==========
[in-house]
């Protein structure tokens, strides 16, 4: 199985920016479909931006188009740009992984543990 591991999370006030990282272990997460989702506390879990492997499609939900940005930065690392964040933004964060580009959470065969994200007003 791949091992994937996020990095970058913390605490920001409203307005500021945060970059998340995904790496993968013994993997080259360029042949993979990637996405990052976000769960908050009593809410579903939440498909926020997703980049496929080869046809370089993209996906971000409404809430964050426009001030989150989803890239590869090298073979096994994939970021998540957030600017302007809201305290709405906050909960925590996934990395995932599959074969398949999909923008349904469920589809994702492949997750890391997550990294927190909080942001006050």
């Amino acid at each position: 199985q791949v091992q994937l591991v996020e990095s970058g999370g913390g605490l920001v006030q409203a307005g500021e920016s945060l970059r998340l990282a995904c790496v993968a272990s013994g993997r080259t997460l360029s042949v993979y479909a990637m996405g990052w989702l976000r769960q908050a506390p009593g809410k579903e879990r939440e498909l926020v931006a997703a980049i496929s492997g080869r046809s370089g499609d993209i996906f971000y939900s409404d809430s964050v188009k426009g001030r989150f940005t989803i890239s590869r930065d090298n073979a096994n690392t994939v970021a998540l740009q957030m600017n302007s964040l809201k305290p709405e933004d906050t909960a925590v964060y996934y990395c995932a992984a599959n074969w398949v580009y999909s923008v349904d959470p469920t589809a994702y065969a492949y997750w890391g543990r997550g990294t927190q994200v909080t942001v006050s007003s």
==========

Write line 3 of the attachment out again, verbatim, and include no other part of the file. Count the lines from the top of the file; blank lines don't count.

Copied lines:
């Amino acid at each position: 199985q791949v091992q994937l591991v996020e990095s970058g999370g913390g605490l920001v006030q409203a307005g500021e920016s945060l970059r998340l990282a995904c790496v993968a272990s013994g993997r080259t997460l360029s042949v993979y479909a990637m996405g990052w989702l976000r769960q908050a506390p009593g809410k579903e879990r939440e498909l926020v931006a997703a980049i496929s492997g080869r046809s370089g499609d993209i996906f971000y939900s409404d809430s964050v188009k426009g001030r989150f940005t989803i890239s590869r930065d090298n073979a096994n690392t994939v970021a998540l740009q957030m600017n302007s964040l809201k305290p709405e933004d906050t909960a925590v964060y996934y990395c995932a992984a599959n074969w398949v580009y999909s923008v349904d959470p469920t589809a994702y065969a492949y997750w890391g543990r997550g990294t927190q994200v909080t942001v006050s007003s």